From Grief a Garden Grows

A photo of a Black man working in a field. He is bent over holding a pickaxe and looking at the camera. the ground his is standing on is churned. The sky is blue behind him.

I pull into Black Oaks, weaving my car through the stands of shaggy oaks, and park just past a greenhouse. There, I make my way to a group of people chatting and milling about in the main courtyard, all of whom are involved in food sovereignty advocacy. They are touring farms in the U.S. and have stopped here at Black Oaks, a sustainable living center in Illinois focused on preparing and teaching others to plan for energy descent, a time when energy usage begins to decline rather than increase. Part of that preparation is learning to produce and distribute healthy food with fewer fossil fuels. Dr. Jifunza Wright Carter, one of the founders of Black Oaks, is leading a tour, beginning with the front yard garden still flush with arugula, celery, kale, and amaranth.

We wind over to the library, where, in addition to numerous books on farming and gardening and herbal medicine, there are herbs and spent plants with the little rattles of their seedpods drying in the rafters. We pass beehives humming with the season’s last gathering of nectar and make our way to the hoop house, where the center will overwinter chard, spinach, and arugula. A patch of sweet potatoes grows in loamy soil in the corner, thick green tendrils sprawling into an adjacent bed.

On the other side of the greenhouse are five beds forming a kind of star, or an outstretched hand, which Dr. Jifunza tells us is the ancestral garden. It is here that she pauses and invites us to lay down our sorrows, to lay down the wounds of slavery and colonialism, the precise violence inflicted upon our ancestors with the land, violence from which many of us have yet to recover. Dr. Jifunza tells us that when Black Oaks hosts children from schools in Chicago, this is one of the first places the staff takes them, allowing the kids to feel the sorrow and pain of their history, but also to witness the way a garden or farm can convert such sorrow and pain into food and beauty. Into what nourishes. Such that the land might become, again, what it is: our safety, our possibility, our home. In the silence we observe, I realize few things in my life have sounded as true.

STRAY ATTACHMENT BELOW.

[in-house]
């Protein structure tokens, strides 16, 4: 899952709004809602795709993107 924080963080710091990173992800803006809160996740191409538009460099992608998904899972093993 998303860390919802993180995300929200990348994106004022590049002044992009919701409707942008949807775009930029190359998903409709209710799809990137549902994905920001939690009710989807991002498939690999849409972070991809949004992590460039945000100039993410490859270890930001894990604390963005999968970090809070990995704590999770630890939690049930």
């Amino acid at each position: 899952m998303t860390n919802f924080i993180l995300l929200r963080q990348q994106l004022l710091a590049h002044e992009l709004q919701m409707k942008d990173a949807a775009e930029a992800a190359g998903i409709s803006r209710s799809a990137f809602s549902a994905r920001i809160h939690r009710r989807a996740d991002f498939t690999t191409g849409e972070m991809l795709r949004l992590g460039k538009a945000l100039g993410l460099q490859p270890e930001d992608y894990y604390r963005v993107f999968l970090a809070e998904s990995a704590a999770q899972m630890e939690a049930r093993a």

In the center of the circle is a rusty and grizzled plow, its blade just dipping into the earth. Dr. Jifunza and her husband would later tell me that they tried to haul the plow from that site, but the axle on their tractor started whining, and they figured the plow belonged there. I do not say so, but I’ve seen that plow before, in a dream that made me want to write the book I am at Black Oaks, in part, to work on. In the dream I am walking a dusty road, and just ahead and up an incline I see a bunch of Black people milling around outside a big shed. As I get closer I can tell they are farmers there for an auction. Weaving among them I notice they are inspecting old farm implements, scythes and shovels, turning the gnarled things over in their hands, running their fingers over the weathered handles, holding the rusted blades close to their faces. Another smaller group is kneeling around what I now see is the very plow lodged in the center of Black Oaks’ ancestral garden. And when I look into the faces in the dream, all of us kneeling around and touching the plow before me, I recognize every one of them.

Ross Gay is the author of four books of poetry: Against WhichBringing the Shovel Down; Be Holding, winner of the PEN American Literary Jean Stein Award; and Catalog of Unabashed Gratitude, winner of the 2015 National Book Critics Circle Award and the 2016 Kingsley Tufts Poetry Award. In addition to his poetry, Ross has released three collections of essays—the New York Times bestseller The Book of Delights, Inciting Joy, and his newest collection, The Book of (More) Delights. He is an Orion contributing editor.